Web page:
Which Residency Should You Choose?

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Dear recent graduates,

I would be remiss if I didn’t begin by congratulating you on everything you have accomplished so far. Surviving medical school and applying for residency should be celebrated. Often, we glide by without a second thought, and it’s a shame.

In the words below I will share a few insights into applying for and choosing a residency, but first, it’s important to know the experiences that have molded my opinions. By understanding a bit about where I’m coming from, you can better incorporate the information into your own world. I am from the University of New Mexico and was an average (at best) applicant for orthopedics. I matched into Parkland and UT Southwestern Orthopaedic residency, which was a “reach” residency for me. I then continued into a highly regarded fellowship, and I am now the program director for Orthopaedics at University of Texas Health Science Center at San Antonio.

I will attempt to make salient points to all applicants regardless of the field of medicine, but please realize what this is: an opinion piece. With that in mind, here are five considerations I see as important for picking a residency:

Listen to others and then ignore. It is important to listen to others and their experiences to build a framework for your decision. But disregard those who are anonymous on Reddit and Twitter, as well as those individuals whose experiences are outdated. Find those people you trust and truly know. That might be a current resident at a particular program or one who went through a residency you are interested in. Then crumple it up (metaphorically since everything is electronic), and make your own decision. You are an adult and know what is best for you. Whether the residency is educationally based, hands on, academic, community, or anything else, it doesn’t matter. What is right for you will be different than what’s right for your friend, mentor, or anyone else. You will be spending 3 to 7 years molding yourself for the rest of your life. Be confident enough to choose what is best for you. Only you can truly know that.

You have earned the right to be where you are. Often, “I just want to match” overrides self-worth. An interview is an offer that programs do not take lightly. They have chosen you and respect everything you have accomplished. Ask the questions that matter to you. If the questions matter to you and the program does not like them, then the program is not the one for you.

Culture, culture, and more culture. It is probably an error that this isn’t first on this list. I would argue that the culture of the residency is the most important attribute of the residency and your success. The difficulty is uncovering the truth in 10 to 15 minute “Zoom” interviews. Culture is extremely relative. For some, culture is about “blue collar” versus “white collar” programs, while for others, it’s about the “work hard/play hard” mentality. Some applicants already have a large professional family, and others are looking to form one with their new peers and mentors. For procedural/surgical-centric fields, culture may be about “high-volume and academic.” For example, I would define our residency as “blue collar, work hard/play hard, family-centric (external and internal family), and high-volume.” I believe this to be a great way to learn orthopedics, but I am biased. Decide what your culture is and find a program that aligns well. Reach out to residents and faculty offline, outside the interviews. If you have a strong interest in a program and it is geographically conducive, meet with the interviewers who you felt best supported you.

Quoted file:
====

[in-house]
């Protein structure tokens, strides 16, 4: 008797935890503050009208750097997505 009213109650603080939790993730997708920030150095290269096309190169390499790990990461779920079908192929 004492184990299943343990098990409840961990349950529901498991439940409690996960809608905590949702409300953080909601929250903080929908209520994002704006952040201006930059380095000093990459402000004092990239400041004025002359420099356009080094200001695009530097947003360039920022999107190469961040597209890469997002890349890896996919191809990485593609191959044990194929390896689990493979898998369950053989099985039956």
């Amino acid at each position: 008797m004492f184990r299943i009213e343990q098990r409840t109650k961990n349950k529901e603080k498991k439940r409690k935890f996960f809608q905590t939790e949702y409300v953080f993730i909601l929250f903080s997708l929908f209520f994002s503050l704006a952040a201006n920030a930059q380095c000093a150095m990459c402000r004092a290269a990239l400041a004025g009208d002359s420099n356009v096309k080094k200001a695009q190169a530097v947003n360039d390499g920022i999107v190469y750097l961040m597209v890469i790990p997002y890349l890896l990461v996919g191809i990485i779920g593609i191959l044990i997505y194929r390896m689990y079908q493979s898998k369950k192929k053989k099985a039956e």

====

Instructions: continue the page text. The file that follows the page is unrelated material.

Call and vacation matter but in different ways to different individuals. To some this could be the most important aspect of culture and to others an afterthought. Don’t be afraid to ask staff, residents, other medical students, or anyone who will listen to these questions. If call schedules and vacation time policies are among your highest priorities, make these your most asked questions. If they are important to you then they should be important to your program. We, as a field, need to make this topic no longer taboo.

Make your happiness. Residency, medicine, and life are hard. Fatigue is real and you will feel it many times throughout your life and career. Regardless of the residency you choose, no matter how great, fatigue will happen. It is important to acknowledge and address this. The best way to combat this is to find the residency that supports you the most in the areas that are most important to you. If you value mentorship, find a residency where people look for methods to mentor students, residents, and staff. Cups of coffee or dinners go a long way. If inclusion and healthcare disparities are your passion, find a program that affords you the patients and opportunities to address this. If your passions are a focal point, it will make you happier and less fatigued.

You could ask every director of every program of every field, and all would offer different opinions. If you made it this far, I applaud you. Listen to my opinion and if you learned anything, promptly ignore it. I am an advocate of mentoring, so please feel free to reach out with any questions I did not address, or any that need to be clarified. And good luck!

Ryan Rose, MD, is an assistant professor and program director at UT Health San Antonio, and the medical director of UHS Hand Service.

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